In regards to defendants' request for attorneys' fees as part of the award of reasonable expenses, the undersigned finds that defendants are entitled to recover all of the attorneys' fees sought. In general, the Ninth Circuit Court of Appeals has adopted the "lodestar" approach for assessing the award of reasonable attorneys' fees, and district courts have applied the lodestar approach in awarding attorneys' fees as a component of reasonable expenses awarded pursuant to Federal Rule of Civil Procedure 37. See, e.g., Global Ampersand, LLC v. Crown Eng'g & Constr., Inc., 261 F.R.D. 495, 502 (E.D. Cal. 2009); Finley v. Hartford Life & Accident Ins. Co., 249 F.R.D. 329, 332-33 (N.D. Cal. 2008). The Court of Appeals has advised that the "'lodestar' is calculated by multiplying the number of hours the prevailing party reasonably expended on the litigation by a reasonable hourly rate." Camacho v. Bridgeport Fin., Inc., 523 F.3d 973, 978 (9th Cir. 2008) (citation omitted). It has further held that "[a]lthough in most cases, the lodestar figure is presumptively a reasonable fee award, the district court may, if circumstances warrant, adjust the lodestar to account for other factors which are not subsumed within it." Id. (citation omitted).
Here, defendants summarize their request for attorneys' fees as follows:
Attorneys Rate Hours Totals Bruce Scheidt $375 1.5 $562.50 Christopher Onstott $325 27.61 $8,973.25 Jennifer Espanol $225 16.52 $3,717.00 Total Attorneys' Fees: $13,252.75 (Scheidt Decl. ¶ 6 (footnotes omitted). Of note, defendants had erroneously filed a memorandum of points and authorities in support of their motion to compel, which defendants later withdrew in light of the requirement of a Joint Statement in this court (Dkt. Nos. 35, 38.) However, because defendants' arguments contained in the memorandum were later used in the Joint Statement, defendants included the fees related to preparation of the memorandum in their request for attorneys' fees, but discounted the hours by two thirds. (Id. ¶¶ 3 n.1, and 6 ns. 2-3.) The undersigned finds that defendants' discounting methodology is reasonable.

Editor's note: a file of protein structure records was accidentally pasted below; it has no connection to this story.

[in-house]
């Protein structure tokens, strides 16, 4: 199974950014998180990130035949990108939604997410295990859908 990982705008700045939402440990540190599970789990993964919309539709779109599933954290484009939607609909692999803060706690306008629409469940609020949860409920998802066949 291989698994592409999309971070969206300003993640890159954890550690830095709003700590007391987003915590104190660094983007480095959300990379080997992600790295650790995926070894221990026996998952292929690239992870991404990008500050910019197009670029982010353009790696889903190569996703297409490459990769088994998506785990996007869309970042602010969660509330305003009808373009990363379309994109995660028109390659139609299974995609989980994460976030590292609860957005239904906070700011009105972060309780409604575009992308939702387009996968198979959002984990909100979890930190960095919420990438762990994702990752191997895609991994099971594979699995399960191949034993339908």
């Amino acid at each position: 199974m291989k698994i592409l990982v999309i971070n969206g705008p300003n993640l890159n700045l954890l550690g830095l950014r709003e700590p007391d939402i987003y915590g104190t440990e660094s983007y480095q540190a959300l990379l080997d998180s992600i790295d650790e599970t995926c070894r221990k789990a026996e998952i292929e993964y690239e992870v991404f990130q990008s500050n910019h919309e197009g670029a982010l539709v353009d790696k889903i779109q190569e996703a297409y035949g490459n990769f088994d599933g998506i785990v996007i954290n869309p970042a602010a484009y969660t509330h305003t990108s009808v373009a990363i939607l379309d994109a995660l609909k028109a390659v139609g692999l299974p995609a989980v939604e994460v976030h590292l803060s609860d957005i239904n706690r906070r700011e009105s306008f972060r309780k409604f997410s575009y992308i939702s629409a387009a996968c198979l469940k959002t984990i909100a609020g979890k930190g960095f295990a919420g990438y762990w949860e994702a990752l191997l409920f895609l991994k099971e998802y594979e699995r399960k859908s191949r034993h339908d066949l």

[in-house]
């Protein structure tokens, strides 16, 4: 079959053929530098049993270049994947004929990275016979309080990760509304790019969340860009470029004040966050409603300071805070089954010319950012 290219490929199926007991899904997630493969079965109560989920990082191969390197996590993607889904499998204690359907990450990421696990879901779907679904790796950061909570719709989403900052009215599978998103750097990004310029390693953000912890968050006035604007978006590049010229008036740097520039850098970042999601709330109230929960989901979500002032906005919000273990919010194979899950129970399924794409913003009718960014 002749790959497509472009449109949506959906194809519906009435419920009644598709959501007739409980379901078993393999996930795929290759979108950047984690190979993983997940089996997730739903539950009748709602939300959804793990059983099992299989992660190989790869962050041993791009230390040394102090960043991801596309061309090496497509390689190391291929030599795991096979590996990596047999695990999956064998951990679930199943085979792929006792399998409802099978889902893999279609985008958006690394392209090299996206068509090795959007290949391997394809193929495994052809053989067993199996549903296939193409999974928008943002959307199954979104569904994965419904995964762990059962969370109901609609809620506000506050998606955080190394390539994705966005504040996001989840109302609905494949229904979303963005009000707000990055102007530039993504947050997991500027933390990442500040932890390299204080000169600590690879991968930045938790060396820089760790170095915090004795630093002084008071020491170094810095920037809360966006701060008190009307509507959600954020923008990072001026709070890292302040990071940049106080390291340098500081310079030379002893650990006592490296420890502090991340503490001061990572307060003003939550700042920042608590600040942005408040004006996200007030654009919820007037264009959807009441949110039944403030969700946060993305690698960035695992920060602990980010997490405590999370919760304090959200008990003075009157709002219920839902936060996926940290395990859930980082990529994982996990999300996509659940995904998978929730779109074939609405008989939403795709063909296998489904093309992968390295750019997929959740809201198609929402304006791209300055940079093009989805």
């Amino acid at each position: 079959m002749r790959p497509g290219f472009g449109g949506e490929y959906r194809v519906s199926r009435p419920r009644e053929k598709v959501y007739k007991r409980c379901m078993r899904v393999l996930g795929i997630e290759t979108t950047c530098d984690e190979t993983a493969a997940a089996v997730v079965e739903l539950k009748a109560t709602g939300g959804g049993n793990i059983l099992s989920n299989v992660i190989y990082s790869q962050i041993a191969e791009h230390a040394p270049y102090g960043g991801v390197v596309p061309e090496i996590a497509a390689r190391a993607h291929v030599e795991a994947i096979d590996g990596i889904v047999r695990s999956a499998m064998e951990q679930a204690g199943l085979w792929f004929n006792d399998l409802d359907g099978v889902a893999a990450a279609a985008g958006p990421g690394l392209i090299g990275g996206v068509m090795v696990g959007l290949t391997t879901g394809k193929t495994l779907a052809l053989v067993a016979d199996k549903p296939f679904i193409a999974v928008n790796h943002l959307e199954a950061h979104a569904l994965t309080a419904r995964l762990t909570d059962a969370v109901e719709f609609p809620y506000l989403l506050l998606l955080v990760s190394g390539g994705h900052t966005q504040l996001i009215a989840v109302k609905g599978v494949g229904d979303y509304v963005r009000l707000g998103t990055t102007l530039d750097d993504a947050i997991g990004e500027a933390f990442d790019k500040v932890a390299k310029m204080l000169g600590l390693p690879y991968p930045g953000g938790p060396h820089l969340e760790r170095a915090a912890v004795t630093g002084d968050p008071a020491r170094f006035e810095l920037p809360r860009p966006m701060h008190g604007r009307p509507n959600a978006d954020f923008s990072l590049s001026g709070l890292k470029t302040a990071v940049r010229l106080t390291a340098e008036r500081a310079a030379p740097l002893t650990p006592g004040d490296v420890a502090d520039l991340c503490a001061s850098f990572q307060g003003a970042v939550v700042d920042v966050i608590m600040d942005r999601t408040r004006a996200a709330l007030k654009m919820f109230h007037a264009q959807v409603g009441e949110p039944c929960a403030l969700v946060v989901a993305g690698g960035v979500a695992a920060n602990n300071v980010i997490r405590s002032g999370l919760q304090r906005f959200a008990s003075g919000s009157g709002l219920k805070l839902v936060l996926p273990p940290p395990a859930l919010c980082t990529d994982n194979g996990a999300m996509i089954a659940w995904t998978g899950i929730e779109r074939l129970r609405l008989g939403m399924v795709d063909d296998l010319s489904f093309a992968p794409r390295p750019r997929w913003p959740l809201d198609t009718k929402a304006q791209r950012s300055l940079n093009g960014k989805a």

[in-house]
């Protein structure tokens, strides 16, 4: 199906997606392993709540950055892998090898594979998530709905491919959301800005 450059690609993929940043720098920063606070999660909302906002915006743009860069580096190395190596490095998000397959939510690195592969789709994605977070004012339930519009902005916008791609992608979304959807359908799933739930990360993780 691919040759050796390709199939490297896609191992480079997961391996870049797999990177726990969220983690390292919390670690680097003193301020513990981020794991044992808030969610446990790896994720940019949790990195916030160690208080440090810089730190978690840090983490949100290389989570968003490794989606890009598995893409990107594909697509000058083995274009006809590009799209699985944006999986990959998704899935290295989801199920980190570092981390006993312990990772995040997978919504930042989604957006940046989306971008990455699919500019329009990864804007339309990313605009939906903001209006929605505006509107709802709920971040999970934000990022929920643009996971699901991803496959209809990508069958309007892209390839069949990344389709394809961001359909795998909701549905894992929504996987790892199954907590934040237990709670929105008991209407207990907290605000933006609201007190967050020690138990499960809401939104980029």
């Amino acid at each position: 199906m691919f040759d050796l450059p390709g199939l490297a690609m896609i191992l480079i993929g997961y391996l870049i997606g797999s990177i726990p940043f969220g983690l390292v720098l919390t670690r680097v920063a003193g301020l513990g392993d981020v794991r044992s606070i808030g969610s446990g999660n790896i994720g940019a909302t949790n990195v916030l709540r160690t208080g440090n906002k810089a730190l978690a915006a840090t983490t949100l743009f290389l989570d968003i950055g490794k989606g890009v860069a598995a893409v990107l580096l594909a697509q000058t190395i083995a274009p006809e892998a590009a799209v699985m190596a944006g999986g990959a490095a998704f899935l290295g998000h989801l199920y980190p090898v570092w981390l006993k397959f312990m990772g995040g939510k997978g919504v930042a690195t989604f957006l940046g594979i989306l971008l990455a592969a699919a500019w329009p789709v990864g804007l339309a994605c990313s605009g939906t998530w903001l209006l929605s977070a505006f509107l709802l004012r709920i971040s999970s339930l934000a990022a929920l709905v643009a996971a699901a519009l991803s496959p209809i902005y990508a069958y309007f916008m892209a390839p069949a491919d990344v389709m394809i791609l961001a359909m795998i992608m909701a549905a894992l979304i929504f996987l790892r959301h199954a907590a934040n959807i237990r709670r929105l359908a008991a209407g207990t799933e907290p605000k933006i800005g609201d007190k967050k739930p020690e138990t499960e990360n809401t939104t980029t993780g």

The undersigned finds that the hourly rates for Mr. Scheidt, Mr. Onstott, and Ms. Espanol are reasonable in light of the rates charged by comparable attorneys in the Eastern District of California. (See Scheidt Decl. ¶¶ 8-11.) Additionally, the undersigned finds that the number of hours expended by defendants' counsel in regards to the motion to compel is supported by defendants' billing statements and is reasonable given the voluminous briefing and plaintiffs' counsel's failure to cooperate in the narrowing of the issues presented to the court. Accordingly, the undersigned orders plaintiffs' counsel to pay defendants $13,252.75 in reasonable attorneys' fees.
As to defendants' requests for costs, the undersigned finds that defendants are entitled to recover $467.26 in reasonable costs in connection with the motion to compel. The declaration submitted by defendants summarizes the costs sought as consisting of $390.56 in electronic legal research costs, $66.70 in photocopying or printing charges, and $11.98 in service or postage charges. (Scheidt Decl. ¶ 6.) However, the accompanying bills submitted by defendants only substantiate reimbursable costs in amounts of $390.56 in electronic legal research costs, $65.70 in photocopying or printing charges, and $11.00 in service or postage charges. Accordingly, the reasonable amount of costs is $467.26,and not $469.24. Thus, the undersigned orders plaintiffs' counsel to pay defendants $467.26 in reasonable costs.
Accordingly, IT IS HEREBY ORDERED that:
1. Defendants are awarded $13,252.75 in attorneys' fees and $467.26 in costs as reasonable expenses incurred in pursuing their motion to compel plaintiffs' compliance with plaintiffs' discovery obligations. See Fed. R. Civ. P. 37(a)(5).
2. Because plaintiffs' discovery failures are solely attributable to acts and omissions of plaintiffs' counsel, attorneys Timothy S. Thimesch and Gene A. Farber shall personally pay the amount of the award to defendants within 30 days of the date of this order. Messrs. Thimesch and Farber shall be jointly and severally liable for the payment of the award.
3. Within seven days of payment, Messrs. Thimesch and Farber shall file a declaration with the court, signed by both attorneys under penalty of perjury, confirming that they personally paid the award and that their clients in no way, ...